Divorced fathers have the right to do more than just pay child support.
Fathers do have rights in divorce and child custody that should not be overlooked. It is a fact that both biological parents have equal rights to seek custody and visitation in a divorce.
Men may be fearful of gender bias in courts when it comes to child custody and visitation settlements, but that shouldn’t prohibit fathers who want shared or primary custody, or even just fair visitation time, to fight for their rights.
Knowing a father’s rights in divorce and child custody are important for anyone going through divorce proceedings, but especially for fathers who don’t want to let their separation from their spouse also separate them from their children.
There must be established paternity in order for a biological father to have legal rights to his children, especially if the couple was unmarried when the child was born.
Paternity is not something that is determined only by the information listed on a birth certificate or the results of genetic testing; it can be determined in several ways. As is the case with divorcing parties, voluntarily assumed paternity can be recognized as legitimate by the court.
Voluntarily assumed paternity means that the father of a child is apparent due to the facts surrounding the birth. Was the child born in wedlock? If not, did the parents marry afterward? Did the father sign a legitimation form? Did a father legally adopted a child and have his name put on the birth certificate?
Once there is an established paternity, a father then has the legal rights to seek child visitation or custody rights. Paternity can also provide a father the legal right to be involved in decisions concerning the child and give the child financial support and the right to inherit.
Paternity laws can change and vary state to state, so be informed and know how to file for paternity in your state if needed to fight for visitation and custody in a divorce.
If divorcing parties cannot come to an agreement among themselves or with legal counsel concerning custody of their children, one or both parties can petition the court for help determining visitation and custody.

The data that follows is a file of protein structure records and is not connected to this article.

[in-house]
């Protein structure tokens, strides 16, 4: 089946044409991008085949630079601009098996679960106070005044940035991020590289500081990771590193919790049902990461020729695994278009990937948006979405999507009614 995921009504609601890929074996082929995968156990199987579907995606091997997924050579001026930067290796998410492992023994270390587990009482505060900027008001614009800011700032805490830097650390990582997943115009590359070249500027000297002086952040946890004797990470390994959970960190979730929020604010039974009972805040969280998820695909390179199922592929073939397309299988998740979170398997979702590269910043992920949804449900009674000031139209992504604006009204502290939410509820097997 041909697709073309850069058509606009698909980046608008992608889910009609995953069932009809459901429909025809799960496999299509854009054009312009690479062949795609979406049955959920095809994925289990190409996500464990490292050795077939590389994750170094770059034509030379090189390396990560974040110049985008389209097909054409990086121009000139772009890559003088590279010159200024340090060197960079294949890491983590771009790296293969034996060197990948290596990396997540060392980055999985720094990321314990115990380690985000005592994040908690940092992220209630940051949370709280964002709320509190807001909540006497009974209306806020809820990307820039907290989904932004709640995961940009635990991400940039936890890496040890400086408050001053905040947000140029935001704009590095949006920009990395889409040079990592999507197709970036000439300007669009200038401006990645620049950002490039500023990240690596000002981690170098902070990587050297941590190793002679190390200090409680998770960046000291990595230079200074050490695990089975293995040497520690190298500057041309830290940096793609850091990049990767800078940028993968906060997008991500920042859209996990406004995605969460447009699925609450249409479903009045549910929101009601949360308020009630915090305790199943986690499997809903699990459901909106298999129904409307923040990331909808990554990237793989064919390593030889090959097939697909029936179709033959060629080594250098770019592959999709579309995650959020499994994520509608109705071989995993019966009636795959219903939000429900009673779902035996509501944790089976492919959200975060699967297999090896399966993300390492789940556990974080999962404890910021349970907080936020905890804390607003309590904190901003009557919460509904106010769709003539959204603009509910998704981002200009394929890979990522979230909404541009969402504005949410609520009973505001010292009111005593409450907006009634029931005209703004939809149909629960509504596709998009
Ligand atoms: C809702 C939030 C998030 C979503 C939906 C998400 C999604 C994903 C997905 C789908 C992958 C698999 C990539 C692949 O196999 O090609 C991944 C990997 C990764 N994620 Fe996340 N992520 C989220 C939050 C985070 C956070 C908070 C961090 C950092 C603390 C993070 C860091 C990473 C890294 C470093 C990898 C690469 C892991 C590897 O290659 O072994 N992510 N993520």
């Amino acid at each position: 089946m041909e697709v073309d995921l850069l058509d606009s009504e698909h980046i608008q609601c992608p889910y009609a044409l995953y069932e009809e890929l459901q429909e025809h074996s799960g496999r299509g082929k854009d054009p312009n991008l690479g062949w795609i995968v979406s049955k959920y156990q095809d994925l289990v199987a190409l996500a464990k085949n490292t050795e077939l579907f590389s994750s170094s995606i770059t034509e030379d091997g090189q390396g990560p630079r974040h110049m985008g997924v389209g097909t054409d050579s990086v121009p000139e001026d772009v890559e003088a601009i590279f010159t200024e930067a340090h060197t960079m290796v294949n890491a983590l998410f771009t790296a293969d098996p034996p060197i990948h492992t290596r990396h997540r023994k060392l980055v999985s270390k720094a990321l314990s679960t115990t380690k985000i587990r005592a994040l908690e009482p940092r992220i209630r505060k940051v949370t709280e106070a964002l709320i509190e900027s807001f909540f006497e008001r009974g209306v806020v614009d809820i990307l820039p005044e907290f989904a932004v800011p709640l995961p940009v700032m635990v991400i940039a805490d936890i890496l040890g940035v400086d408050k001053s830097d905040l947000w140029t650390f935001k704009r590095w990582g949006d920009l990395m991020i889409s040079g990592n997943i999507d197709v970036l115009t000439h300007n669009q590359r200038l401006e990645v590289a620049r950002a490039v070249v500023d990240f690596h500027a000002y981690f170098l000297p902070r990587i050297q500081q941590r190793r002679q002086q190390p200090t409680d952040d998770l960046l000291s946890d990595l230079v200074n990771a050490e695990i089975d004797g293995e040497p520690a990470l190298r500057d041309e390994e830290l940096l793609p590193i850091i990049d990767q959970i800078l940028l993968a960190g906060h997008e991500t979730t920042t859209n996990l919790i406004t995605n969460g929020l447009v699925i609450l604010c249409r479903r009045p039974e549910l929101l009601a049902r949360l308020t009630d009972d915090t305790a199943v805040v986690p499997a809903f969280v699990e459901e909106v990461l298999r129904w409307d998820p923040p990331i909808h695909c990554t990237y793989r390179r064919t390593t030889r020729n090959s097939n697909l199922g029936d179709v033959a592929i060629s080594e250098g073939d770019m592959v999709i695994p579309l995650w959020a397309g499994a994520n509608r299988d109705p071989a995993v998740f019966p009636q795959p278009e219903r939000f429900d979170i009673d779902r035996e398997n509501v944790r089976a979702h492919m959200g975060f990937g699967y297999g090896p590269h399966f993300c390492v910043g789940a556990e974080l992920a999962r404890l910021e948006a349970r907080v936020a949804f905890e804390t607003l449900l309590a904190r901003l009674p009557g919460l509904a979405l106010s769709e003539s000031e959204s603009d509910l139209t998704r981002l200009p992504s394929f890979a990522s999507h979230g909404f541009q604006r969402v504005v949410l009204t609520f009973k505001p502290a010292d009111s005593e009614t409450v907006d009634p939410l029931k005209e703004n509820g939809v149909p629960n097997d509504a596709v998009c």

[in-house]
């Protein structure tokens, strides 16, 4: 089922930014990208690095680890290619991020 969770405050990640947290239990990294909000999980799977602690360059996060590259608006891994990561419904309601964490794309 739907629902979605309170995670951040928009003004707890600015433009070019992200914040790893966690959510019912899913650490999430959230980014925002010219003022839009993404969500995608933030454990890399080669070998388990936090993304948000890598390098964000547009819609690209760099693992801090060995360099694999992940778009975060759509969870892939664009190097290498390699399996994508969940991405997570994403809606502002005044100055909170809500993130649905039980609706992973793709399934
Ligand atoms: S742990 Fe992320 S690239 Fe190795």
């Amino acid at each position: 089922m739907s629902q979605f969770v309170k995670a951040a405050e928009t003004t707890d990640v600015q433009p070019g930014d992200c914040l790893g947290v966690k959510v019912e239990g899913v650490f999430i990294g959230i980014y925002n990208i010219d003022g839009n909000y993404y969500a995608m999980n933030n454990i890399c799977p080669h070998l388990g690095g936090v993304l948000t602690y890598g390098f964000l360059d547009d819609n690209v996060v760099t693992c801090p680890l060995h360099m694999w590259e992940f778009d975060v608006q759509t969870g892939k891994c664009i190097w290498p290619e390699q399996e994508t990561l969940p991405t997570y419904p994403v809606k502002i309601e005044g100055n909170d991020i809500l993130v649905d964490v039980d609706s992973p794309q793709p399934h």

Fathers may assume that the mother has more legal rights to a child’s custody, but that is not the case. Courts make their decisions based on what they think will be best for the child and should not arbitrarily favor mothers over fathers.
This being said, one of the most important factors in determining custody is the level of parental involvement and the amount of time each parent spends with their children prior to the divorce. Unless the mother is determined unsafe or unfit, it is rare that a father will win sole custody of his children.
After a divorce is finalized, parents can petition the courts to modify custody or visitation arrangements. In some instances, usually in amicable divorces with shared custody, the courts may allow parents to change these arrangements among themselves. However, custody arrangement cannot be enforced legally unless they are made by a court order.
A father has the same rights to child visitation as the mother and should fight for his desired time with them in divorce proceedings.
It is usually assumed by the courts in making visitation decisions that the involvement of both parents will benefit the child unless there is evidence to the contrary, in which case visitation of one of the parties can be limited or denied altogether.
It is often the case, if the mother has primary custody of the children, that the father will let her determine and limit visitation on children with their father. Fathers have the equal right to fight for specific visitation and for a schedule determined by the courts and not by just the preference of the mother.
Divorce can be difficult for all involved, but always remember that all parties, spouses, attorneys, and courts, should keep the children’s best interest at heart when determining fair custody and visitation.
The website DadsDivorce provides many helpful resources to help fathers understand their rights in a divorce concerning child custody and visitation.